State Senator Tony Hwang (R-28) hosted an informational forum to educate and raise awareness of existing statutory language impacting local land use and zoning. Topics included explaining the application and interpretation of the Connecticut General Statute (CSG) 8-2 (local zoning authorities) and 8-30g (Affordable Housing).  

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Today’s panel presentation and discussion is intended to provide information and insight on various state laws and their impacts on local zoning or land use,” Hwang said. “As the newly-appointed ranking Senate leader on the Planning and Development Committee, I will continue to raise awareness and represent our communities on these potential issues so that lawmakers can fix or create regulations to support the needs of all types of neighborhoods in Connecticut. There are challenges faced by not just suburban communities, but cities and rural areas as well. Federal, state and local governments must collaborate to allow for practical and sustainable solutions for the myriad of housing challenges throughout our state.”  

The panel also shared updates on the current efforts in the Connecticut General Assembly in proposed changes to land use and zoning in Housing and Planning and Development Committees.  The panel also explored the mission and goals of DeSegregateCT and the legislative proposal of Sen Saud Anwar.

Hwang was joined by a panel of experts including:

Francis Pickering, Western CT Council of Governments (WestCOG)

Ken Langille, Former CT General Assembly Housing Committee Analyst/Attorney

Betsy Gara, CT Council of Small Towns (COST)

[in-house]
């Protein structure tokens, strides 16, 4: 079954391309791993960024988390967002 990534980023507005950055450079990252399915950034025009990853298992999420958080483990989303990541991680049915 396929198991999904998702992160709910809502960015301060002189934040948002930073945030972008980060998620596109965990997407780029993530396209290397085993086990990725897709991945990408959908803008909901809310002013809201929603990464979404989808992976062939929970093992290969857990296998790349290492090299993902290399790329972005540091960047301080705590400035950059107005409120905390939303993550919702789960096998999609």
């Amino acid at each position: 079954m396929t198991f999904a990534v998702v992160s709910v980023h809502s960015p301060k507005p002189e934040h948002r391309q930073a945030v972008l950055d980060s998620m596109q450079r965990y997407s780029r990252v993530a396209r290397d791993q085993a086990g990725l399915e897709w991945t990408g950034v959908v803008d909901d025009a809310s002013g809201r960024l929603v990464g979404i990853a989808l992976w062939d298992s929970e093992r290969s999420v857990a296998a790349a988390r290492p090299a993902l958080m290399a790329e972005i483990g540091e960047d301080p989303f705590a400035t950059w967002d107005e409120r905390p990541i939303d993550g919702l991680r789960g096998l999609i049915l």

Matthew Mandell, Westport Resident & Land Use & Zoning Advocate

Also, area Connecticut General Assembly members were invited to listen and learn about these important issues. Those who attended included State Representatives Laura Devlin (R-134), Brian Farnen (R-132), Cristin McCarthy Vahey (D-133) and Jonathan Steinberg (D-136).

“My goal in the upcoming session is to promote measures that create opportunities for all,” Hwang said. “Land and property rights are critical and there must be careful consideration of the environmental impact of development regulations.”

There was a consistent theme throughout the forum: everyone must be engaged in these discussions and decisions surrounding housing in Connecticut communities. Betsy Gara called for a holistic approach in crafting policy that involves local zoning regulations as opposed to the current “one size fits all” model that is being suggested through current proposals.

An important question that was raised during the forum was “Does 8-30g solve affordable housing problems or just create tension?”

“As the legislature considers implementing any development or zoning regulations on Connecticut municipalities, there must be four thoughtful discussion points,” Hwang said:

  1. There must be a thoughtful and researched determination on how to adapt the concept of neighborhood “character” so that it can be defined and used as a measurable determination by state or local planning and zoning boards.
  2. Strong protections of Connecticut’s waterways must be included in and mandated development plans.
  3. There must be a way to balance safety and density in a way that works in all scenarios from the largest cities to the least-populated, rural towns.
  4. Any new regulations must not cause a chilling effect on local governments. Towns must not feel reluctant to stand up to development firms and contest proposals from fear of a potential lawsuit and the associated costs.

“State-mandated laws, while well-intended, can have unforeseen and varying impacts on Connecticut’s cities and towns,” Hwang said. “This is especially true in matters concerning land use and zoning. I appreciate today’s panel for taking the time to work through the current and potential future challenges for Connecticut municipalities.”

The panel will be the first in a series of discussions in which Hwang will further explore state laws and their effect on the state’s 169 cities and towns.

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